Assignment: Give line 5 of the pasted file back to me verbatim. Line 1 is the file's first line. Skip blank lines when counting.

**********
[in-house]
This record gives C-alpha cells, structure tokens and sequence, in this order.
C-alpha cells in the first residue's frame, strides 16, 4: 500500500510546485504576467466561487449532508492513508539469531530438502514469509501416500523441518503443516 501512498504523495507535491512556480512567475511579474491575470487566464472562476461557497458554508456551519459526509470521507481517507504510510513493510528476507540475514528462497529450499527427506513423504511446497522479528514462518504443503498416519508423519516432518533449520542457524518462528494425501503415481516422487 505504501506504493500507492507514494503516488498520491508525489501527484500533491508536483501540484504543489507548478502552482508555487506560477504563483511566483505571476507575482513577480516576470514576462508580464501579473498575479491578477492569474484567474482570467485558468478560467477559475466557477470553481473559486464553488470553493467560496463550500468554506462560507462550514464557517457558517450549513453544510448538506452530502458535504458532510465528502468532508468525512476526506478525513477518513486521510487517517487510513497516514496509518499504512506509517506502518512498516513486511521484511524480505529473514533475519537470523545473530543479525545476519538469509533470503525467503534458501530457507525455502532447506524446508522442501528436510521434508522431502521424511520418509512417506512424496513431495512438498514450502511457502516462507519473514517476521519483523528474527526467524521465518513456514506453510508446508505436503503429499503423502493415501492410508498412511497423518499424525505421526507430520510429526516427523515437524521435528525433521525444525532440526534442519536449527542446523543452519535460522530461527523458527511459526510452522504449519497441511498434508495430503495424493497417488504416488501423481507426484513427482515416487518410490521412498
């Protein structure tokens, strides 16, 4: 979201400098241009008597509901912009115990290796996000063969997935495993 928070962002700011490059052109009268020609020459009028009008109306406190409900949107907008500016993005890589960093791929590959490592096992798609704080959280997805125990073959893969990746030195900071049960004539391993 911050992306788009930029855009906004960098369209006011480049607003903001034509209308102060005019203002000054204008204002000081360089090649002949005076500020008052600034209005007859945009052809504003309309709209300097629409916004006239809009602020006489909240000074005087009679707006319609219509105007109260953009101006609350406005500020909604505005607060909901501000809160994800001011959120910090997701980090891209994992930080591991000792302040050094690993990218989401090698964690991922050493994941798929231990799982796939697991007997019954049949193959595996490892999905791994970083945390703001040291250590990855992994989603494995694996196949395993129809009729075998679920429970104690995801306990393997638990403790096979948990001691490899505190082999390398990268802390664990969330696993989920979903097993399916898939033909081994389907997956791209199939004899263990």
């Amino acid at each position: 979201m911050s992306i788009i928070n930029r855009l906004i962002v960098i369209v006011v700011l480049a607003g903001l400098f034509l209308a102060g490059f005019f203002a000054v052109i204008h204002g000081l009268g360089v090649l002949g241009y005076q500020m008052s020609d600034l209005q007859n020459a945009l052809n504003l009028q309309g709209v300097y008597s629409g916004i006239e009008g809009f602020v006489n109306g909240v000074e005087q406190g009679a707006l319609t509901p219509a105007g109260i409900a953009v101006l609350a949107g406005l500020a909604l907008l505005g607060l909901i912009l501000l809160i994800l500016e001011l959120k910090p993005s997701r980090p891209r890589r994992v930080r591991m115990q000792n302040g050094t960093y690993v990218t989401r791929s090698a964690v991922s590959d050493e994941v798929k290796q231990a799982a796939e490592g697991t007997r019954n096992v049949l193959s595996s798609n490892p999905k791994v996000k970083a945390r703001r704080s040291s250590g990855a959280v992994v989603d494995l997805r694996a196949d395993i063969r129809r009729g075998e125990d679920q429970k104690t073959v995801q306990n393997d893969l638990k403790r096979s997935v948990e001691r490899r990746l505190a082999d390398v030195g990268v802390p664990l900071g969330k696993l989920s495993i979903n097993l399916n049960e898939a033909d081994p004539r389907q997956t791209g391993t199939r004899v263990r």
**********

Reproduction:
């Amino acid at each position: 979201m911050s992306i788009i928070n930029r855009l906004i962002v960098i369209v006011v700011l480049a607003g903001l400098f034509l209308a102060g490059f005019f203002a000054v052109i204008h204002g000081l009268g360089v090649l002949g241009y005076q500020m008052s020609d600034l209005q007859n020459a945009l052809n504003l009028q309309g709209v300097y008597s629409g916004i006239e009008g809009f602020v006489n109306g909240v000074e005087q406190g009679a707006l319609t509901p219509a105007g109260i409900a953009v101006l609350a949107g406005l500020a909604l907008l505005g607060l909901i912009l501000l809160i994800l500016e001011l959120k910090p993005s997701r980090p891209r890589r994992v930080r591991m115990q000792n302040g050094t960093y690993v990218t989401r791929s090698a964690v991922s590959d050493e994941v798929k290796q231990a799982a796939e490592g697991t007997r019954n096992v049949l193959s595996s798609n490892p999905k791994v996000k970083a945390r703001r704080s040291s250590g990855a959280v992994v989603d494995l997805r694996a196949d395993i063969r129809r009729g075998e125990d679920q429970k104690t073959v995801q306990n393997d893969l638990k403790r096979s997935v948990e001691r490899r990746l505190a082999d390398v030195g990268v802390p664990l900071g969330k696993l989920s495993i979903n097993l399916n049960e898939a033909d081994p004539r389907q997956t791209g391993t199939r004899v263990r």